Iron is a transition metal whose physico-chemical properties make it the focus of vital biologic processes in virtually all living organisms. Among numerous roles, iron is essential for oxygen transport, cellular respiration, and DNA synthesis. Paradoxically, the same characteristics that biochemistry exploits make iron a potentially lethal substance. In the presence of oxygen, ferrous iron (Fe2+) will catalyze the production of toxic hydroxyl radicals from hydrogen peroxide. In addition, Fe3+ is virtually insoluble at physiologic pH. To protect tissues from deleterious effects of Fe, mammalian physiology has evolved specialized mechanisms for extracellular, intercellular, and intracellular iron handling. Here we show that developing erythroid cells, which are taking up vast amounts of Fe, deliver the metal directly from transferrin-containing endosomes to mitochondria (the site of heme biosynthesis), bypassing the oxygen-rich cytosol. Besides describing a new means of intracellular transport, our finding is important for developing therapies for patients with iron loading disorders.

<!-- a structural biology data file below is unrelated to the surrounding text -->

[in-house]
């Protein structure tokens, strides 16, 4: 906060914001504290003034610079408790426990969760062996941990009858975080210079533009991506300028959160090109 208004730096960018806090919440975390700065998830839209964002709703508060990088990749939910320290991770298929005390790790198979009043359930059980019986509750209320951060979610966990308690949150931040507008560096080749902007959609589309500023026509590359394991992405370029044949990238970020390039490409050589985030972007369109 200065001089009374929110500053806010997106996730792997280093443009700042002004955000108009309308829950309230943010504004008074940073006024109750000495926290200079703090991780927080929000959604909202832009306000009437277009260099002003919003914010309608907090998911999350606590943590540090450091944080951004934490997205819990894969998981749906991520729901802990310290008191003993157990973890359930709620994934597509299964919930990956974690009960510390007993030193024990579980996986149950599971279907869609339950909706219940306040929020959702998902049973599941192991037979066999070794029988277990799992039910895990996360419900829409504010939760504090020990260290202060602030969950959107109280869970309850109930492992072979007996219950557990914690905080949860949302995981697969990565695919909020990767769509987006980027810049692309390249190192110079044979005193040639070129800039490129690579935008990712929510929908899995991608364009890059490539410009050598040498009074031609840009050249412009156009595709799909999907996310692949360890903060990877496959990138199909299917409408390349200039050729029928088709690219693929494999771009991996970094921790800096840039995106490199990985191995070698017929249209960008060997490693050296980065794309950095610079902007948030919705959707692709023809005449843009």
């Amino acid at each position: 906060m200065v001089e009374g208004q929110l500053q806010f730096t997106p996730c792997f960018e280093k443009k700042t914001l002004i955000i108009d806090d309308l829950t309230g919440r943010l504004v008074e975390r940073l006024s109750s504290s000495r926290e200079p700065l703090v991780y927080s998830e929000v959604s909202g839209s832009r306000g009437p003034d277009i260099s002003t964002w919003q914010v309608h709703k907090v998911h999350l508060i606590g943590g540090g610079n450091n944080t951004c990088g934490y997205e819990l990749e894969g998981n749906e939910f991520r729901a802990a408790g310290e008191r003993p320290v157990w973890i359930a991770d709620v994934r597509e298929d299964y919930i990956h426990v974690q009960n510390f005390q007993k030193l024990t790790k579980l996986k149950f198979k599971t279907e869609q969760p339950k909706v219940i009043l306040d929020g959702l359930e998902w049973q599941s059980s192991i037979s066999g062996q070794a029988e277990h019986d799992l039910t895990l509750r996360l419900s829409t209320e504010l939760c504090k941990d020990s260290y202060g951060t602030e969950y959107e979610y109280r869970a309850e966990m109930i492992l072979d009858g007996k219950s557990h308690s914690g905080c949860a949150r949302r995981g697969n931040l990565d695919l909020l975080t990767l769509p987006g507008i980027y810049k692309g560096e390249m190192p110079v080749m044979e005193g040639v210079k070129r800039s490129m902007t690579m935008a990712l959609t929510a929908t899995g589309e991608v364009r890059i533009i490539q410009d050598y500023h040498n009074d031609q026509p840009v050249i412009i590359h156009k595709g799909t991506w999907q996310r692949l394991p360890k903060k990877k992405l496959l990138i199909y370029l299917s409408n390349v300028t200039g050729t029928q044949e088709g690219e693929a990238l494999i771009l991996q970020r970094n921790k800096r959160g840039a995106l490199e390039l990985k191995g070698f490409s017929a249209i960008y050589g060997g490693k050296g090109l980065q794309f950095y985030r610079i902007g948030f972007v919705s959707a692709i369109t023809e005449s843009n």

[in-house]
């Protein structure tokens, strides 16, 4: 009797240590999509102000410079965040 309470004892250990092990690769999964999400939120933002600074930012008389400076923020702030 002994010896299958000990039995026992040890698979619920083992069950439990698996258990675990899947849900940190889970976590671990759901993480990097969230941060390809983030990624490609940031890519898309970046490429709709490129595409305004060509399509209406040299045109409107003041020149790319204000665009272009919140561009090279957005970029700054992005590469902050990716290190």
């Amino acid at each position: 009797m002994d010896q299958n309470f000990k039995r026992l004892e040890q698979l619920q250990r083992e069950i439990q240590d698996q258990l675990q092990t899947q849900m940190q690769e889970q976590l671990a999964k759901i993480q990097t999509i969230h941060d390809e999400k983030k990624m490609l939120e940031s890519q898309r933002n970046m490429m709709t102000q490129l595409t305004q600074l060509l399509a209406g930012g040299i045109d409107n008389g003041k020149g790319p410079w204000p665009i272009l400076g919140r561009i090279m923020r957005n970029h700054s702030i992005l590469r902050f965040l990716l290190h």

ASJC Scopus subject areas
- Cell Biology